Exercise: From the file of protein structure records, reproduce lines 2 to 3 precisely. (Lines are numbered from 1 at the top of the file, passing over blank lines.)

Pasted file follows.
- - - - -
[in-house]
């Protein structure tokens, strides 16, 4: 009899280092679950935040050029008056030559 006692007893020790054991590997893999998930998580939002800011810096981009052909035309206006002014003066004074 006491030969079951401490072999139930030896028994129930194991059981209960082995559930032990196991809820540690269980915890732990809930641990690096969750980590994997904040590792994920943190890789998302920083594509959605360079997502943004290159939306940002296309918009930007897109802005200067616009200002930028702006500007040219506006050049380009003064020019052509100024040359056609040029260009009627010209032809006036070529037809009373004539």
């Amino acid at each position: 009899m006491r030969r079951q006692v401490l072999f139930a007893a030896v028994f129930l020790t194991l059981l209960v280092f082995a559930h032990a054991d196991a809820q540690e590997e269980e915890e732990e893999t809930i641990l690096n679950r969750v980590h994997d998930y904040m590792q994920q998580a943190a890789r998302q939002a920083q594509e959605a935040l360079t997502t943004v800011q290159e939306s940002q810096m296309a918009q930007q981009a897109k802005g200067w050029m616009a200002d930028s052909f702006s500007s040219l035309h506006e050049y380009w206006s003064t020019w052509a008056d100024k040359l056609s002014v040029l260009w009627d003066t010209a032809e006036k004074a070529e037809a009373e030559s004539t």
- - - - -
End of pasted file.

């Protein structure tokens, strides 16, 4: 009899280092679950935040050029008056030559 006692007893020790054991590997893999998930998580939002800011810096981009052909035309206006002014003066004074 006491030969079951401490072999139930030896028994129930194991059981209960082995559930032990196991809820540690269980915890732990809930641990690096969750980590994997904040590792994920943190890789998302920083594509959605360079997502943004290159939306940002296309918009930007897109802005200067616009200002930028702006500007040219506006050049380009003064020019052509100024040359056609040029260009009627010209032809006036070529037809009373004539």
């Amino acid at each position: 009899m006491r030969r079951q006692v401490l072999f139930a007893a030896v028994f129930l020790t194991l059981l209960v280092f082995a559930h032990a054991d196991a809820q540690e590997e269980e915890e732990e893999t809930i641990l690096n679950r969750v980590h994997d998930y904040m590792q994920q998580a943190a890789r998302q939002a920083q594509e959605a935040l360079t997502t943004v800011q290159e939306s940002q810096m296309a918009q930007q981009a897109k802005g200067w050029m616009a200002d930028s052909f702006s500007s040219l035309h506006e050049y380009w206006s003064t020019w052509a008056d100024k040359l056609s002014v040029l260009w009627d003066t010209a032809e006036k004074a070529e037809a009373e030559s004539t």